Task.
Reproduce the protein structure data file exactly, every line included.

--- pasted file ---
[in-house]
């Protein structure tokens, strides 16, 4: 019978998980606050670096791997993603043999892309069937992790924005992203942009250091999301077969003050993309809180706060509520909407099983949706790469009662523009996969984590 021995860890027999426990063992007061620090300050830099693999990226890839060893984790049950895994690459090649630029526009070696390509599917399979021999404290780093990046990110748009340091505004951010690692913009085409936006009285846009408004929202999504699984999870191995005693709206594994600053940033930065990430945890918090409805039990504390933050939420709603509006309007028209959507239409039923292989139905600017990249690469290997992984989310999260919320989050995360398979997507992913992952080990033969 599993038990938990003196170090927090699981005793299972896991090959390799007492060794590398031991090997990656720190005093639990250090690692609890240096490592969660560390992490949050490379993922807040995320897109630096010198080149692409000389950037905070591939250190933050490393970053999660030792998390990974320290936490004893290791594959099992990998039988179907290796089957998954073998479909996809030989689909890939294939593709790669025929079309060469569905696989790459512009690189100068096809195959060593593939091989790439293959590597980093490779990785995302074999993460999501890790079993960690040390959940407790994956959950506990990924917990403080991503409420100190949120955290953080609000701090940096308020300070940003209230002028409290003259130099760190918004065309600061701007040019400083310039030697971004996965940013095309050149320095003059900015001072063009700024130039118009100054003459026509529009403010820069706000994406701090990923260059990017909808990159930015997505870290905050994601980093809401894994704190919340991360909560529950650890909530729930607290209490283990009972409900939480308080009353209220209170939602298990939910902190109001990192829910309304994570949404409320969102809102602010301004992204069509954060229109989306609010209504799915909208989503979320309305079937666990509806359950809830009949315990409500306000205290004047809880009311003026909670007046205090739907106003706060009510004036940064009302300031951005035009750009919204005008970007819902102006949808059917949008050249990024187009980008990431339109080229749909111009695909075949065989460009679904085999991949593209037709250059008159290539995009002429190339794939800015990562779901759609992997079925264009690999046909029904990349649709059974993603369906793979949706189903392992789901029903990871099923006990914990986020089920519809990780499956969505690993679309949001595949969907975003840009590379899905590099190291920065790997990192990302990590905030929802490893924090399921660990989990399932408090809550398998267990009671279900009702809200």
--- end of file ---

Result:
[in-house]
């Protein structure tokens, strides 16, 4: 019978998980606050670096791997993603043999892309069937992790924005992203942009250091999301077969003050993309809180706060509520909407099983949706790469009662523009996969984590 021995860890027999426990063992007061620090300050830099693999990226890839060893984790049950895994690459090649630029526009070696390509599917399979021999404290780093990046990110748009340091505004951010690692913009085409936006009285846009408004929202999504699984999870191995005693709206594994600053940033930065990430945890918090409805039990504390933050939420709603509006309007028209959507239409039923292989139905600017990249690469290997992984989310999260919320989050995360398979997507992913992952080990033969 599993038990938990003196170090927090699981005793299972896991090959390799007492060794590398031991090997990656720190005093639990250090690692609890240096490592969660560390992490949050490379993922807040995320897109630096010198080149692409000389950037905070591939250190933050490393970053999660030792998390990974320290936490004893290791594959099992990998039988179907290796089957998954073998479909996809030989689909890939294939593709790669025929079309060469569905696989790459512009690189100068096809195959060593593939091989790439293959590597980093490779990785995302074999993460999501890790079993960690040390959940407790994956959950506990990924917990403080991503409420100190949120955290953080609000701090940096308020300070940003209230002028409290003259130099760190918004065309600061701007040019400083310039030697971004996965940013095309050149320095003059900015001072063009700024130039118009100054003459026509529009403010820069706000994406701090990923260059990017909808990159930015997505870290905050994601980093809401894994704190919340991360909560529950650890909530729930607290209490283990009972409900939480308080009353209220209170939602298990939910902190109001990192829910309304994570949404409320969102809102602010301004992204069509954060229109989306609010209504799915909208989503979320309305079937666990509806359950809830009949315990409500306000205290004047809880009311003026909670007046205090739907106003706060009510004036940064009302300031951005035009750009919204005008970007819902102006949808059917949008050249990024187009980008990431339109080229749909111009695909075949065989460009679904085999991949593209037709250059008159290539995009002429190339794939800015990562779901759609992997079925264009690999046909029904990349649709059974993603369906793979949706189903392992789901029903990871099923006990914990986020089920519809990780499956969505690993679309949001595949969907975003840009590379899905590099190291920065790997990192990302990590905030929802490893924090399921660990989990399932408090809550398998267990009671279900009702809200």